Last Updated on December 14, 2021
While swimming with the dog is great exercise for both parties, a dog usually brings dirt and fur into the pool, too. A wet dog can also mean more mess, tracking in mud and getting other items, and people, wet. Keeping your dog out of the swimming pool can be done in one of two ways: physical barriers, and psychological barriers.
Physical barriers primarily include fences. There are some fences that are made specifically to keep your dog out, and are therefore only temporary fences, easy to remove when you want to swim. However, if you have children or if there are children in your neighborhood, it may be a good idea to install a more permanent fence around your swimming pool for more than just your pet.
You may also consider a pool cover. Much of the temptation for swimming is visible. If your dog can see the pool when it’s fenced, your dog may become frustrated with his lack of ability to access the pool. This can lead to frustration barking. If you cover your pool, this can mitigate the problem. Using a combination of fence and pool cover may be necessary. A pool cover also has the advantages of keeping other debris out of your pool.
You could also come to a compromise with a flotation device for your dog. There are large products made specifically for dogs to float in the pool, much like pool chairs. With some training, you can teach your dog that she is allowed to lounge on one of the floating devices but not actually get into the water.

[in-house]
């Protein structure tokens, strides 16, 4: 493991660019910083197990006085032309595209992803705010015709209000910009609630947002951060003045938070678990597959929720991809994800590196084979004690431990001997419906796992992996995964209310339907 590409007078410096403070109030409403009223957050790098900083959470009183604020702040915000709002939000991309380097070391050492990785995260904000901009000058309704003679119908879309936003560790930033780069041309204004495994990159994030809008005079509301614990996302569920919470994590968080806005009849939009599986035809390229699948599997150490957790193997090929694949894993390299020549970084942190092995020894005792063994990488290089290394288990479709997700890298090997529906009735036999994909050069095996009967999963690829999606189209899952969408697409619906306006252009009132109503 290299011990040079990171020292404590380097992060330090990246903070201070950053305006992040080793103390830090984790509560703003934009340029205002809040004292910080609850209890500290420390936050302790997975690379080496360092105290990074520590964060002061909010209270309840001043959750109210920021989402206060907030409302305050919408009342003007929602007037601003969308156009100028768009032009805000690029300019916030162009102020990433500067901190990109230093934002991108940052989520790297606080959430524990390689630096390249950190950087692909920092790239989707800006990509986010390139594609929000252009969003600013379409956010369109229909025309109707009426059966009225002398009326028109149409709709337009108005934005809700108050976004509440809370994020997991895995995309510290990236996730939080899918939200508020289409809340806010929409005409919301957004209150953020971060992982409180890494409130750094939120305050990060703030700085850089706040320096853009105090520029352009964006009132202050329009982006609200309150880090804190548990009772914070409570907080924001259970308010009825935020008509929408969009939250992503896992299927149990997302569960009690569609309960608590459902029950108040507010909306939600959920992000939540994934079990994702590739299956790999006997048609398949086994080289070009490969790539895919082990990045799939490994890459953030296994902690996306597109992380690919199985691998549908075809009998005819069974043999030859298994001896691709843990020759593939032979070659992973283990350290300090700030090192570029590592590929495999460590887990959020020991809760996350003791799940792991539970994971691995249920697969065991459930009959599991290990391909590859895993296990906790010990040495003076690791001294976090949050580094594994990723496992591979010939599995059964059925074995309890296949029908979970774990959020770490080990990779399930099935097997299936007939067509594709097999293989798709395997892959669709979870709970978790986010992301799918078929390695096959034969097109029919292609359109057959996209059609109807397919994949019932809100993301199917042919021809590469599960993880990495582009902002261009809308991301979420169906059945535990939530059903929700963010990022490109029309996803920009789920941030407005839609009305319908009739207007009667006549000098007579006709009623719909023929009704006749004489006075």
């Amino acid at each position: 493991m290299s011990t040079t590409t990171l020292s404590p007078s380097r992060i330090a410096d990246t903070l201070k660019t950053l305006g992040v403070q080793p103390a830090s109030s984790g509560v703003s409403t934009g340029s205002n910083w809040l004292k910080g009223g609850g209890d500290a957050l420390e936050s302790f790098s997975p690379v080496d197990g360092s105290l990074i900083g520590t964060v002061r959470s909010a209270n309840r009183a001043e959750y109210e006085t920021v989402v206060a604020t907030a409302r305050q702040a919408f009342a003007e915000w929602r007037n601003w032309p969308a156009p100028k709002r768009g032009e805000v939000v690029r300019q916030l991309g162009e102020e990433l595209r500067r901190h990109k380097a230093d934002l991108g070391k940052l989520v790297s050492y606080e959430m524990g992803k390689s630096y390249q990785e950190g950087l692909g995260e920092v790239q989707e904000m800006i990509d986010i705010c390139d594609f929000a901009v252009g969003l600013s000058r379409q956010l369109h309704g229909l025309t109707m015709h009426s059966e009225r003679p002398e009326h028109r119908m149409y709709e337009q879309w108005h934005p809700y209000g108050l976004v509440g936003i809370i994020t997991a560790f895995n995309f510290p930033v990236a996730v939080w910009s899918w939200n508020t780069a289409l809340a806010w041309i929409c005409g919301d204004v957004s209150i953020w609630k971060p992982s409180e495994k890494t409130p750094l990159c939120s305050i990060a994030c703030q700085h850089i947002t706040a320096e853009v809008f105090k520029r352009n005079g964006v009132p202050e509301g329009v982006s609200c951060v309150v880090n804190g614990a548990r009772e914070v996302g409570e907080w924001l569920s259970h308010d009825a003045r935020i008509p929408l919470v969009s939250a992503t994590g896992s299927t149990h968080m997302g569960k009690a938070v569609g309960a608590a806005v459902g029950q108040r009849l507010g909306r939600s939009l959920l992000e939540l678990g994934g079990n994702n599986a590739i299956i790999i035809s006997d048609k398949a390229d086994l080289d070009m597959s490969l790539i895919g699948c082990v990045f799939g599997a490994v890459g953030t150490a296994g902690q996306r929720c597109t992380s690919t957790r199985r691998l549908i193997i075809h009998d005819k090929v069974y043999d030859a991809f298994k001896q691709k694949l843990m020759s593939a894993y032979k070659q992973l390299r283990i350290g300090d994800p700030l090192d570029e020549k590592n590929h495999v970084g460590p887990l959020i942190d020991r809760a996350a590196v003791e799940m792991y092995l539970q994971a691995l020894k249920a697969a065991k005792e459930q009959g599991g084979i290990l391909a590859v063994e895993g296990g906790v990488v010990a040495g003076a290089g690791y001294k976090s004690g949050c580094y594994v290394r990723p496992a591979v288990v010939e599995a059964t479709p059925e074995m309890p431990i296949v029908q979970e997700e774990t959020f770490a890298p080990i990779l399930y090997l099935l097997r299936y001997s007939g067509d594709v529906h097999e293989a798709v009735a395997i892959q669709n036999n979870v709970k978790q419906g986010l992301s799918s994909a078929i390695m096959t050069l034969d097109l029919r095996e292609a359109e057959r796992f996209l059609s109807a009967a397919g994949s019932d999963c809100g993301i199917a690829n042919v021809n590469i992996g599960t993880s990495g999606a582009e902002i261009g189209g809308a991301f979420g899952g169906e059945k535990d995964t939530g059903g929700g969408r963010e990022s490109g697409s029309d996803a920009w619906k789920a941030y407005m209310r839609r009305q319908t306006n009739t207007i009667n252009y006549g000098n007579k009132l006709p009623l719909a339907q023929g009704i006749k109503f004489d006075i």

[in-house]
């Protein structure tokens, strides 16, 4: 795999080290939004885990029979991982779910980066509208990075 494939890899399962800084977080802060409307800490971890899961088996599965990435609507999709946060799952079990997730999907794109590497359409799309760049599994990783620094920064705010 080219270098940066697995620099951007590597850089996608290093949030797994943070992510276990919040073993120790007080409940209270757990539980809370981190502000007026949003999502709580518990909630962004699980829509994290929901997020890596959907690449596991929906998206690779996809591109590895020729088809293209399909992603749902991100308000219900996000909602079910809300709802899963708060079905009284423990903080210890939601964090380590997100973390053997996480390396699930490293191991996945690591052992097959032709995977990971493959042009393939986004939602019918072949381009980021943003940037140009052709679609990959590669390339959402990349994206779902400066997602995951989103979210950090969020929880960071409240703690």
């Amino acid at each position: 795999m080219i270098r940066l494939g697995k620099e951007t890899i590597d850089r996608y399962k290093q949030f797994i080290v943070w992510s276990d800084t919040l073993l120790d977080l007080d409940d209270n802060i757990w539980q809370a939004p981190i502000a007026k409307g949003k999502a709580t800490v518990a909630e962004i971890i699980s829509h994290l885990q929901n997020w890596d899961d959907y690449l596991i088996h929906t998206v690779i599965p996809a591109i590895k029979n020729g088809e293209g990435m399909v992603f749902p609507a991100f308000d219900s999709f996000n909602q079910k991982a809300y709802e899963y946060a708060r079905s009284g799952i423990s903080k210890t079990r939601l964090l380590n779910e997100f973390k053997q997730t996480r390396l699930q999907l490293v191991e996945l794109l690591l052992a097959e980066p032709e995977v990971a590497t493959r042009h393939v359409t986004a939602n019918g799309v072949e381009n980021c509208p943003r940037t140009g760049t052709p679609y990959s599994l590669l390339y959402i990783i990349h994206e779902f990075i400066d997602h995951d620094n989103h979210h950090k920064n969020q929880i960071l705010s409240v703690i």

Psychological barriers are entirely based in training with your dog. Positive reinforcement is the most powerful operational conditioning, so if you are going to train your dog to keep out of the swimming pool, focus on rewarding the behavior that you do want more than punishing the behavior you don’t want. More important is consistency. With inconsistent rewards for bad behavior, your dog’s poor habits will cement.
Most useful to you will be a combination of these barriers. Especially when you’re first making the effort to train your dog to stay out of the pool, you’ll want to have a physical barrier to help you train her consistently. What combination you use should depend most strongly on whether or not it’s ever appropriate for your dog to enter the pool. If you decide that you do want to allow your dog to swim, you might consider training him not to swim in your pool but take him other places where there is water where he might be allowed the exercise. You might also get a smaller plastic pool just for her. However, if your dog does not bark out of frustration when he doesn’t get what he wants, a fence is probably your best and easiest option.